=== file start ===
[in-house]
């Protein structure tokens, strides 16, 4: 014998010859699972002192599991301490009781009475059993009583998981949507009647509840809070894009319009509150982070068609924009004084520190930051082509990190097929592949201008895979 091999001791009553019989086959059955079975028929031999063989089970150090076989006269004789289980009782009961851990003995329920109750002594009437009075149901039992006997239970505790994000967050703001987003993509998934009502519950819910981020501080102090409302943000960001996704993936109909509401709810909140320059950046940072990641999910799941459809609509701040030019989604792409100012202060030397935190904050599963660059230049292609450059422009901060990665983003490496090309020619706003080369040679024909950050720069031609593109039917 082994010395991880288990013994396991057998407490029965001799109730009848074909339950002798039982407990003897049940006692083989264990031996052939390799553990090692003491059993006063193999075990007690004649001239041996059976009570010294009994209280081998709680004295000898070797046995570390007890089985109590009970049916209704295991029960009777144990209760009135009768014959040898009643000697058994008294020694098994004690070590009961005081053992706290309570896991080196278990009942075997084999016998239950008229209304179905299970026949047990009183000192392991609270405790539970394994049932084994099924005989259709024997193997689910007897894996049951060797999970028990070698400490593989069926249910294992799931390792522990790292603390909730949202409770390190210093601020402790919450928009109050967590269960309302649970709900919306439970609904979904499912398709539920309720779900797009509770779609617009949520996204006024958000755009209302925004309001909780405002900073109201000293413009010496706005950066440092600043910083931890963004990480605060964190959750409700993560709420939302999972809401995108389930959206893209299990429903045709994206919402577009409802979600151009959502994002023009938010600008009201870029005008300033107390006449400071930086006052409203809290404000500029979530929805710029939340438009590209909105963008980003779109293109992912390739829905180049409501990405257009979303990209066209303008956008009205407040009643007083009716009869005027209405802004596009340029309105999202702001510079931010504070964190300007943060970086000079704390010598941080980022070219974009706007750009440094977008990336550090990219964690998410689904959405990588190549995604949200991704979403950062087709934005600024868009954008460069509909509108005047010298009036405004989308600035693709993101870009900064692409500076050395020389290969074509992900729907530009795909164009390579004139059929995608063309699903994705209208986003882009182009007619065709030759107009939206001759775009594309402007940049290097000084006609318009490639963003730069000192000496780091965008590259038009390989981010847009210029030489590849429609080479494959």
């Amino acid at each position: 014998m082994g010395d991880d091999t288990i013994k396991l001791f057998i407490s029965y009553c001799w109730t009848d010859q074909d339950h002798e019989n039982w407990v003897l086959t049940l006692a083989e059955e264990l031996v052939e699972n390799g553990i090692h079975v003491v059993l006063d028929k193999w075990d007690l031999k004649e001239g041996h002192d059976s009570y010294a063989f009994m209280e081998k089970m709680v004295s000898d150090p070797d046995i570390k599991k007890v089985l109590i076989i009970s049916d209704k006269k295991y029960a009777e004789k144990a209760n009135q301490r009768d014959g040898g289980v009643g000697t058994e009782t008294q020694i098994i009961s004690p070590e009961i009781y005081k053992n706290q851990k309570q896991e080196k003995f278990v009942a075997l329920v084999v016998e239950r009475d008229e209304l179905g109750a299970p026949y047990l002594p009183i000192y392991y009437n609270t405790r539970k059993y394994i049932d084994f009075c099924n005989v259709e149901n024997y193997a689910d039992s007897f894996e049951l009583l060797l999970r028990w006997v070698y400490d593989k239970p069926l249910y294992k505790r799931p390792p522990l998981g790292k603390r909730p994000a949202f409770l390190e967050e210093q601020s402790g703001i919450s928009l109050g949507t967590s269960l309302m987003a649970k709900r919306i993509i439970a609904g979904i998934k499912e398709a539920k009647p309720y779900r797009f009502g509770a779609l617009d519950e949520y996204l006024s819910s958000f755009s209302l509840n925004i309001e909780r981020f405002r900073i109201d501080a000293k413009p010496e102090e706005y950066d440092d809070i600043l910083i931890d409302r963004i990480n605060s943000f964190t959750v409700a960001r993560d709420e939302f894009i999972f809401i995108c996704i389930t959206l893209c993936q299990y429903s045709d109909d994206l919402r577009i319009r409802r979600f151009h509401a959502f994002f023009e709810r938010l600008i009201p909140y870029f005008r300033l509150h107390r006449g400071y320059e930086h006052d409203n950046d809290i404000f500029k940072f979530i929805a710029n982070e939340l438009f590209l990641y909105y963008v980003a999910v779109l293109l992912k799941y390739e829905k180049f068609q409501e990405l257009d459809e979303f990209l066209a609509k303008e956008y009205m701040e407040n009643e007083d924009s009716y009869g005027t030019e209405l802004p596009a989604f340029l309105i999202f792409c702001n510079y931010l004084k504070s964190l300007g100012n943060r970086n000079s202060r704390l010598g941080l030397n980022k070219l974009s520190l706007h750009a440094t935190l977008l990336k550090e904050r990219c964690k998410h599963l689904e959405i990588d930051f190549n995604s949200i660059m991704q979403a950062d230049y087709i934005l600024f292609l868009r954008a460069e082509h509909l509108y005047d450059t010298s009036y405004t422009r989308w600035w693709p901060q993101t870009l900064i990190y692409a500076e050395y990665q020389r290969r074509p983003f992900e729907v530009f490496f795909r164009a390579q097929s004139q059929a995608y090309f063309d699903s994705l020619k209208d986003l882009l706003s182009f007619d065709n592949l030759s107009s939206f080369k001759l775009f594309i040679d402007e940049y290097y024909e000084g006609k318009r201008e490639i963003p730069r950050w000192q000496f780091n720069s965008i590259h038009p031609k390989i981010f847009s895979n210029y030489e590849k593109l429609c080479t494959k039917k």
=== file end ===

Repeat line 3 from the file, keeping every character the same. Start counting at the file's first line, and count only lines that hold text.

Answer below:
């Amino acid at each position: 014998m082994g010395d991880d091999t288990i013994k396991l001791f057998i407490s029965y009553c001799w109730t009848d010859q074909d339950h002798e019989n039982w407990v003897l086959t049940l006692a083989e059955e264990l031996v052939e699972n390799g553990i090692h079975v003491v059993l006063d028929k193999w075990d007690l031999k004649e001239g041996h002192d059976s009570y010294a063989f009994m209280e081998k089970m709680v004295s000898d150090p070797d046995i570390k599991k007890v089985l109590i076989i009970s049916d209704k006269k295991y029960a009777e004789k144990a209760n009135q301490r009768d014959g040898g289980v009643g000697t058994e009782t008294q020694i098994i009961s004690p070590e009961i009781y005081k053992n706290q851990k309570q896991e080196k003995f278990v009942a075997l329920v084999v016998e239950r009475d008229e209304l179905g109750a299970p026949y047990l002594p009183i000192y392991y009437n609270t405790r539970k059993y394994i049932d084994f009075c099924n005989v259709e149901n024997y193997a689910d039992s007897f894996e049951l009583l060797l999970r028990w006997v070698y400490d593989k239970p069926l249910y294992k505790r799931p390792p522990l998981g790292k603390r909730p994000a949202f409770l390190e967050e210093q601020s402790g703001i919450s928009l109050g949507t967590s269960l309302m987003a649970k709900r919306i993509i439970a609904g979904i998934k499912e398709a539920k009647p309720y779900r797009f009502g509770a779609l617009d519950e949520y996204l006024s819910s958000f755009s209302l509840n925004i309001e909780r981020f405002r900073i109201d501080a000293k413009p010496e102090e706005y950066d440092d809070i600043l910083i931890d409302r963004i990480n605060s943000f964190t959750v409700a960001r993560d709420e939302f894009i999972f809401i995108c996704i389930t959206l893209c993936q299990y429903s045709d109909d994206l919402r577009i319009r409802r979600f151009h509401a959502f994002f023009e709810r938010l600008i009201p909140y870029f005008r300033l509150h107390r006449g400071y320059e930086h006052d409203n950046d809290i404000f500029k940072f979530i929805a710029n982070e939340l438009f590209l990641y909105y963008v980003a999910v779109l293109l992912k799941y390739e829905k180049f068609q409501e990405l257009d459809e979303f990209l066209a609509k303008e956008y009205m701040e407040n009643e007083d924009s009716y009869g005027t030019e209405l802004p596009a989604f340029l309105i999202f792409c702001n510079y931010l004084k504070s964190l300007g100012n943060r970086n000079s202060r704390l010598g941080l030397n980022k070219l974009s520190l706007h750009a440094t935190l977008l990336k550090e904050r990219c964690k998410h599963l689904e959405i990588d930051f190549n995604s949200i660059m991704q979403a950062d230049y087709i934005l600024f292609l868009r954008a460069e082509h509909l509108y005047d450059t010298s009036y405004t422009r989308w600035w693709p901060q993101t870009l900064i990190y692409a500076e050395y990665q020389r290969r074509p983003f992900e729907v530009f490496f795909r164009a390579q097929s004139q059929a995608y090309f063309d699903s994705l020619k209208d986003l882009l706003s182009f007619d065709n592949l030759s107009s939206f080369k001759l775009f594309i040679d402007e940049y290097y024909e000084g006609k318009r201008e490639i963003p730069r950050w000192q000496f780091n720069s965008i590259h038009p031609k390989i981010f847009s895979n210029y030489e590849k593109l429609c080479t494959k039917k």